Delilah Schuerman says she has undergraduate research opportunities at Chapman University that she wouldn’t have gotten at a larger school.
SURF is an eight-week paid research and creative program in which students and newly minted alumni participate in a faculty member’s ongoing work, taking a particular role or making their own project. At the end of the program, they present their research work at Chapman’s Summer Research Conference.
Schuerman, a rising senior, is investigating how chronic stress affects brain responses in Japanese quail. Assistant Professor of Biological Sciences Patricia Lopes is overseeing her work.
“It is a huge opportunity,” Scheurman says. “Doing research has made me realize I really enjoy it. I can see myself working in any type of lab.”
This summer’s research builds on work Schuerman, a molecular biology major, did last summer on the quails’ parental care, which she presented at a national biology conference with other professionals.
“Getting to be around other scientists and present my findings was hugely beneficial,” she says. “Doing public speaking there has helped my confidence. And I was able to go to presentations from different graduate schools to hear what types of research they’re doing.”
She says Lopes encouraged her and other students to apply for as many research opportunities as they could.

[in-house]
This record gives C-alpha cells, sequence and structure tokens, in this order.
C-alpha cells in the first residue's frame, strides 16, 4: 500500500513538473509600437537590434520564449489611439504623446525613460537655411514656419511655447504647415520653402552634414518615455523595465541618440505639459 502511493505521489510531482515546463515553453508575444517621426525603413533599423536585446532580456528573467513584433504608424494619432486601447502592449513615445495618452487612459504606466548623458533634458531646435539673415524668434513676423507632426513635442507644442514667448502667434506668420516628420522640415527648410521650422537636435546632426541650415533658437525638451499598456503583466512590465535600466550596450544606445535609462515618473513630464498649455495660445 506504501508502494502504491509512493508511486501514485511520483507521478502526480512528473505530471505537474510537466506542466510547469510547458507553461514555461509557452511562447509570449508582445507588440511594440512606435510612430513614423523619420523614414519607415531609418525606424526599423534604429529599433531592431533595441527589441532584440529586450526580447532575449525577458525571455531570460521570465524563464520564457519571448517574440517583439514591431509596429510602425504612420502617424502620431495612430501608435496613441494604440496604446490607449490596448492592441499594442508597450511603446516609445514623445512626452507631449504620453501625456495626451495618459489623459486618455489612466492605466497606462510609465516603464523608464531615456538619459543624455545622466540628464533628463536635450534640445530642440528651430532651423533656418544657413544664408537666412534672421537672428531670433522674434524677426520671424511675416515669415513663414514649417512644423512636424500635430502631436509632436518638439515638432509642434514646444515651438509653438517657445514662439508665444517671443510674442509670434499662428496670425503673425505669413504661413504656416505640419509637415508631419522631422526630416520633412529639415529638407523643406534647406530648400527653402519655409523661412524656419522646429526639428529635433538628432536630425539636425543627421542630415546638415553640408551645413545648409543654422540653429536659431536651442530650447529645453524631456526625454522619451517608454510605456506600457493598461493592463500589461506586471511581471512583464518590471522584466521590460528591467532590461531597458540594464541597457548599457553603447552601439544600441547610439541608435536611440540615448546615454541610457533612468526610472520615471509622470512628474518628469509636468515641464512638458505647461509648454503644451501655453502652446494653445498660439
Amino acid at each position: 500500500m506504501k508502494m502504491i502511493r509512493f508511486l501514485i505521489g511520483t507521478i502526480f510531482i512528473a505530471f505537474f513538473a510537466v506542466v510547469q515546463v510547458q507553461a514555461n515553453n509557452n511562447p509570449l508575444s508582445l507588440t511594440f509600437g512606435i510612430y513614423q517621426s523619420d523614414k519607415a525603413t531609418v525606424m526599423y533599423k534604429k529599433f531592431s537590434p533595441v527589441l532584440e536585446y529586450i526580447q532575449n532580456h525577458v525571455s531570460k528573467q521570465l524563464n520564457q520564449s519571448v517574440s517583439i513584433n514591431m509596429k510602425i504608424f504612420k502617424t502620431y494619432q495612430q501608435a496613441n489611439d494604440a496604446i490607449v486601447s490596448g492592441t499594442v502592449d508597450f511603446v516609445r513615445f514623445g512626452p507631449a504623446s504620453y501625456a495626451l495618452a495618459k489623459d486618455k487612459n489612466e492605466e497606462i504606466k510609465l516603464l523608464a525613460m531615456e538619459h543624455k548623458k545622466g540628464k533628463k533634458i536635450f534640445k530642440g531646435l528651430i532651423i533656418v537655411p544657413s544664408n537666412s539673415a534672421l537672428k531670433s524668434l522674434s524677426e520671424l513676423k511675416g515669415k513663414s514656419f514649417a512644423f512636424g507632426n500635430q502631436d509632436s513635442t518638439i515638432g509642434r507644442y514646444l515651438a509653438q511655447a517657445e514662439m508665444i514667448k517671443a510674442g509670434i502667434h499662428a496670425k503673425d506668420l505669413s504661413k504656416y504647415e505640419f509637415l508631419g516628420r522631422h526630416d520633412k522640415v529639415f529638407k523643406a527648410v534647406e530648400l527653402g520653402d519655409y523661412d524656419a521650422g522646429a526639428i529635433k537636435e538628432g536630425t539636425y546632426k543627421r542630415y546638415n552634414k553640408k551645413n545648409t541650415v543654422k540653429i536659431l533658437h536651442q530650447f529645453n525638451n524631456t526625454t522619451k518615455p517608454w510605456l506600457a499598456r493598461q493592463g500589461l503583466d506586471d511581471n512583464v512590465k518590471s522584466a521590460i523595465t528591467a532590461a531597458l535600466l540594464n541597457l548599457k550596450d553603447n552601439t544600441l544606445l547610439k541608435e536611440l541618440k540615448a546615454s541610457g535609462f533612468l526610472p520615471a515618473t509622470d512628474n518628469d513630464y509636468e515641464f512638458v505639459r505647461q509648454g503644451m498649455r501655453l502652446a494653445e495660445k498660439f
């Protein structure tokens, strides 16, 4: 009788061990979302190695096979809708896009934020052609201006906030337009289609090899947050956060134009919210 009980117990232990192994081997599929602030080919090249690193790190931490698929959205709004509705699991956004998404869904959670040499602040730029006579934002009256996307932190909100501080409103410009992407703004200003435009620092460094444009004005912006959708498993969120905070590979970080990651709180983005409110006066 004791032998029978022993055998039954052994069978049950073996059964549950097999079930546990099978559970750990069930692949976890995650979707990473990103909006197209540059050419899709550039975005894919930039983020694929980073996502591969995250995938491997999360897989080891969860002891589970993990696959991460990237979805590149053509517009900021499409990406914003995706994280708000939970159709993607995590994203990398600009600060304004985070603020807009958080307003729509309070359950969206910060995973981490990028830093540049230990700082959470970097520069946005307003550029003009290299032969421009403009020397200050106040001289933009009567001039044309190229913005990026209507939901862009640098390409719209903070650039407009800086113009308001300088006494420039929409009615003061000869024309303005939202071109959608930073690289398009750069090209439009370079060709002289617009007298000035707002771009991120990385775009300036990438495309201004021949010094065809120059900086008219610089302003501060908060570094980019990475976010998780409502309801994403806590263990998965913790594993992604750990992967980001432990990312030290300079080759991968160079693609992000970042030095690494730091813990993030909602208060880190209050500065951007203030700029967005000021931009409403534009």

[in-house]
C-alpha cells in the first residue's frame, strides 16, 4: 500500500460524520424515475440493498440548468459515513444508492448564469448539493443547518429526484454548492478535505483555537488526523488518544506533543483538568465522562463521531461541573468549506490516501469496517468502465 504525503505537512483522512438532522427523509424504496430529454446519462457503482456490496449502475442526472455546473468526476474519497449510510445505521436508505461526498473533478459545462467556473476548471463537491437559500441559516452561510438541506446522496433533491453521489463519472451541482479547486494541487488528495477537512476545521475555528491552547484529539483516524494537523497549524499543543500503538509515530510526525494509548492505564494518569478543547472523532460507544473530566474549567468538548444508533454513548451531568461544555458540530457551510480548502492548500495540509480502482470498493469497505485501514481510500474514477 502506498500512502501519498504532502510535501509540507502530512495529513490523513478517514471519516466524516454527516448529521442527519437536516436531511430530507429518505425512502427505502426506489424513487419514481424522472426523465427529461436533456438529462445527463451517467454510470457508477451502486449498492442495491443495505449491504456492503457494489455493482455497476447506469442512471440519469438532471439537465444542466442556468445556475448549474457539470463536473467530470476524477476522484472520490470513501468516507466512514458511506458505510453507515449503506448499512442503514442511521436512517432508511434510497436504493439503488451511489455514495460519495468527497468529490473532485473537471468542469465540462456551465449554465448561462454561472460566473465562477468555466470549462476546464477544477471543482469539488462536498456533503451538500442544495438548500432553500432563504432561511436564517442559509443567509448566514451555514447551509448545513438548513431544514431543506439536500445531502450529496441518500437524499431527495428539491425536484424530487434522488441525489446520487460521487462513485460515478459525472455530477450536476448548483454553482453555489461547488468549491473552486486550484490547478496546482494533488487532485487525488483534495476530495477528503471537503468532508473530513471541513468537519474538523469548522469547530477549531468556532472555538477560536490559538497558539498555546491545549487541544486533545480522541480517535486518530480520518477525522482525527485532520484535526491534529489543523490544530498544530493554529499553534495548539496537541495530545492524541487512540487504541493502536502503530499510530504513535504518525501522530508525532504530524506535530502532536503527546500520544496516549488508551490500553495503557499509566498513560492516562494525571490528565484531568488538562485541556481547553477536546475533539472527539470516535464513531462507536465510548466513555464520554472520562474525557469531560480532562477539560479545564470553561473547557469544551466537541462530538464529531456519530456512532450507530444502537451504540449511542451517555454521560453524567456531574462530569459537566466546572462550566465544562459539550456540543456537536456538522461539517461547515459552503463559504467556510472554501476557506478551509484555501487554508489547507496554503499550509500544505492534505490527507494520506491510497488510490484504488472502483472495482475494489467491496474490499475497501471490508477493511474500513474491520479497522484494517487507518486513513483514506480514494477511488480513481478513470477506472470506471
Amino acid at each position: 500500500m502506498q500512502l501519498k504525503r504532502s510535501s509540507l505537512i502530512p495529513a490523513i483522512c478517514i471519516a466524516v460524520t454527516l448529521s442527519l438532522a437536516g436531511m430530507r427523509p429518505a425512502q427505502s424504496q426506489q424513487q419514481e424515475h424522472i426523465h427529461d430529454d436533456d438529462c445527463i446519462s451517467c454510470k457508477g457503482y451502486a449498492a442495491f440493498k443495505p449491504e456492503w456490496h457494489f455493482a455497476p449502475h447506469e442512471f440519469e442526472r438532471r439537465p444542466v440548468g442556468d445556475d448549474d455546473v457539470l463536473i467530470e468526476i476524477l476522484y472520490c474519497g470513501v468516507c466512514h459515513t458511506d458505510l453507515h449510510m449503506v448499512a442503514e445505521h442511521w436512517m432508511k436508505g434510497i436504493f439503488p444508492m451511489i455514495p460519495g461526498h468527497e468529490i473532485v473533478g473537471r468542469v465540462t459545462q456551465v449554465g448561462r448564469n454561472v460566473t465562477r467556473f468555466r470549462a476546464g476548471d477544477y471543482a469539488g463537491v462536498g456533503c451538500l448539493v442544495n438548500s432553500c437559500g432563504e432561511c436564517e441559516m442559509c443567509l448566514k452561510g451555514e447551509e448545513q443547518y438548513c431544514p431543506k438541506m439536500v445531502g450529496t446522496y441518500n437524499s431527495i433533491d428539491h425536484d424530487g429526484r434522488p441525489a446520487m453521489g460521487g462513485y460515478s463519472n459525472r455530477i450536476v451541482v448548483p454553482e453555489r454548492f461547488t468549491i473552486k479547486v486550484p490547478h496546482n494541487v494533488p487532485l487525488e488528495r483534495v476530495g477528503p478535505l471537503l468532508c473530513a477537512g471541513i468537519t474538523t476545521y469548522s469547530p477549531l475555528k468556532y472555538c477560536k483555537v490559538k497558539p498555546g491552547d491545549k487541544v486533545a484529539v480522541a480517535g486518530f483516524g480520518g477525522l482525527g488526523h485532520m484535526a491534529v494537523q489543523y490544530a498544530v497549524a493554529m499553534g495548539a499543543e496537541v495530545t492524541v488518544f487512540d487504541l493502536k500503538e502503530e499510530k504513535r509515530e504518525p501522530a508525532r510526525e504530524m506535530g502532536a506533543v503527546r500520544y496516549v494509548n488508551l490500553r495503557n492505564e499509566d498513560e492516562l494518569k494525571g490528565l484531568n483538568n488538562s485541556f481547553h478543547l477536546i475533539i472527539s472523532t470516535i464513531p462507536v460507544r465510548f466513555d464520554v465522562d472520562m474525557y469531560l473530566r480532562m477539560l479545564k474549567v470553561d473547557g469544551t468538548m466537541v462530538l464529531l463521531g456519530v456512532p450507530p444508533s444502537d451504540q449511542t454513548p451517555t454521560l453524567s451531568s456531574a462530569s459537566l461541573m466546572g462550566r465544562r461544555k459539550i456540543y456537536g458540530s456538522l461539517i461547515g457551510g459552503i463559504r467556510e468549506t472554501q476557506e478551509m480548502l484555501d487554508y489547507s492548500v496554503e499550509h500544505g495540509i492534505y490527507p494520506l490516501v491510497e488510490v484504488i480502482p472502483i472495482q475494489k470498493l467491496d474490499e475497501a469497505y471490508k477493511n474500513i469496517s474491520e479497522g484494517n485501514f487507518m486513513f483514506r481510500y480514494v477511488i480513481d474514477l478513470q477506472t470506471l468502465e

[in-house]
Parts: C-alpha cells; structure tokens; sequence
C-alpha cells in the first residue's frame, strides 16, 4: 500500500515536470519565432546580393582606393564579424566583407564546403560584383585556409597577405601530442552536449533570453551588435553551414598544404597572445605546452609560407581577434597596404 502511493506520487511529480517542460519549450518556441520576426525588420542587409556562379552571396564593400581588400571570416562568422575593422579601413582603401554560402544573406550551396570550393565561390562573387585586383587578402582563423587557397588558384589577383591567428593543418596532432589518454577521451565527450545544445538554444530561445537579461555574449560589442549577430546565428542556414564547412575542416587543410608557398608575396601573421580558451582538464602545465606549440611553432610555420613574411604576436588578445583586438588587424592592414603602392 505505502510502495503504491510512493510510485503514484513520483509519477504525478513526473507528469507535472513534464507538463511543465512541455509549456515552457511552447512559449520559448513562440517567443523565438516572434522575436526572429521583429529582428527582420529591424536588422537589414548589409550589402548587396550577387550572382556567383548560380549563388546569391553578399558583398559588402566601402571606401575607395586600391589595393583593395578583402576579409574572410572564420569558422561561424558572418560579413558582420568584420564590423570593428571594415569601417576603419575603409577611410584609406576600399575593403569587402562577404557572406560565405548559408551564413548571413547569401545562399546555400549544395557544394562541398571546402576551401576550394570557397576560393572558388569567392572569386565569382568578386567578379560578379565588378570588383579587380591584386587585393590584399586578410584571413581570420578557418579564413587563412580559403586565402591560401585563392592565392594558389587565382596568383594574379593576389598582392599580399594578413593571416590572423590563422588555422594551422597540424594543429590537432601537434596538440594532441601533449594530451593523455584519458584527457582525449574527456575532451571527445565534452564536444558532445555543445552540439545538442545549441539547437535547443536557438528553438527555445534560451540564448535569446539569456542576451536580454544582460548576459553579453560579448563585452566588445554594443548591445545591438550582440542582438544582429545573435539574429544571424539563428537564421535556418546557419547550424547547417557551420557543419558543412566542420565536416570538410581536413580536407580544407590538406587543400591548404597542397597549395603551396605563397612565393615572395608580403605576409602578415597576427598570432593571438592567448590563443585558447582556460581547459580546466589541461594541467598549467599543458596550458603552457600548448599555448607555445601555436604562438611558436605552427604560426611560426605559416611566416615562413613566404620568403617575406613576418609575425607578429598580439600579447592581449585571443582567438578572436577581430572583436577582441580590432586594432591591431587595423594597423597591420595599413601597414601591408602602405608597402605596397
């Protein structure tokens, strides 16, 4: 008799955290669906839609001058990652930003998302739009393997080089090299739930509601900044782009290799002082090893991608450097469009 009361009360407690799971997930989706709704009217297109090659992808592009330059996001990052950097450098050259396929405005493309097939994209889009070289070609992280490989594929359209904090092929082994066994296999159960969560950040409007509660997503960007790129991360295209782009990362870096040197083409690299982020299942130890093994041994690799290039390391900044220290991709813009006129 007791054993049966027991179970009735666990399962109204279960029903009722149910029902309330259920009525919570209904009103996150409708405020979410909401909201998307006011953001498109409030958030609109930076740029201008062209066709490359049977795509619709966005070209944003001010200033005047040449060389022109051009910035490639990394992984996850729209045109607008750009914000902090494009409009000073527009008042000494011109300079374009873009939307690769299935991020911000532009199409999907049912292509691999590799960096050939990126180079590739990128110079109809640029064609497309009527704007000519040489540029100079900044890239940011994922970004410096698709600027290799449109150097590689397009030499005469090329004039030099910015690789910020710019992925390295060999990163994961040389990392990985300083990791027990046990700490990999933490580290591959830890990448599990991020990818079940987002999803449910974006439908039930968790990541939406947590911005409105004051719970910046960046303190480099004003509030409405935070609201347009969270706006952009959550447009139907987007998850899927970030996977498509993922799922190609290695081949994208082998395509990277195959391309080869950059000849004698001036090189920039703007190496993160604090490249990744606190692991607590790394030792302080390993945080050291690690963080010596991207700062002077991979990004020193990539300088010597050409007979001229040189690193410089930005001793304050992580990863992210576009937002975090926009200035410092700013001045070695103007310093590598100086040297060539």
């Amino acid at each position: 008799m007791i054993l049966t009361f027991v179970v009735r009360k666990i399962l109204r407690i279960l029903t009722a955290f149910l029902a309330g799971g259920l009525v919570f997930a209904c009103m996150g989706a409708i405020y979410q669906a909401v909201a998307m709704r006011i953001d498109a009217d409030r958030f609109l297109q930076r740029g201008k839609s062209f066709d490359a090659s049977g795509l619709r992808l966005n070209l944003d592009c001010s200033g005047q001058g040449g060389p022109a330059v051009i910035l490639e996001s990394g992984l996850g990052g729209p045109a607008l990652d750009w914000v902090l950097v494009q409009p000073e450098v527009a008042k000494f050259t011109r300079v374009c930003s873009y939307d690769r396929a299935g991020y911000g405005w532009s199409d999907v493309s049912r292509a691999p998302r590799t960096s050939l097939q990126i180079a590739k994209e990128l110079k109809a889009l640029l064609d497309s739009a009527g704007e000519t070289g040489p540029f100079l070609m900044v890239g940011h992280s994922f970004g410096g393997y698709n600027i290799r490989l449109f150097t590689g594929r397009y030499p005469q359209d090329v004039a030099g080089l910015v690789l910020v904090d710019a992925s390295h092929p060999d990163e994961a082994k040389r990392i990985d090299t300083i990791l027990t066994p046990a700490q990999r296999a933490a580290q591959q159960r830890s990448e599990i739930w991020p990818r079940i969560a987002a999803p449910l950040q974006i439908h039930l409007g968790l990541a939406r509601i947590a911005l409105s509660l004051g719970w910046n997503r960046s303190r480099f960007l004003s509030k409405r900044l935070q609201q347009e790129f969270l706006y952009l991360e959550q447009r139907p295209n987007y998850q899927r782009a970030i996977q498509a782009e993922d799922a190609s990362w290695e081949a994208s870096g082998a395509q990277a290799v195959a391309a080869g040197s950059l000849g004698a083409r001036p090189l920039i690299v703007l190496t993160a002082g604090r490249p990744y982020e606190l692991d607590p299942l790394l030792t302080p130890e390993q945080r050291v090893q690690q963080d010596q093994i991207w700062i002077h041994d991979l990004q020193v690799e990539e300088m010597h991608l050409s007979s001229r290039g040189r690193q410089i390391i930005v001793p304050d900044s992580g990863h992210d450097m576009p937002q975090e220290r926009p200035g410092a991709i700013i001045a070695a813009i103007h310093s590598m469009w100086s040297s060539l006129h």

“We do a lot of different things in our lab – we look at sickness, stress, parental care,” she says.
During SURF, Schuerman is collecting data to determine how chronic stress affects responses in the hippocampus area of the birds’ brains. That brain region is connected with learning and memory, and in humans is affected by conditions like Alzheimer’s and depression, according to Lopes.
The birds, which are domesticated for eggs and meat, can be stressed out by factors like crowding and migration, Lopes says.
“Other projects in our lab have studied stress hormones – equivalent hormones are present in humans, so understanding how chronic stress affects the genes in Japanese quail can translate over to how chronic stress affects humans,” Scheuerman says.
Schuerman is a member of Chapman’s honors program and the biology honors society.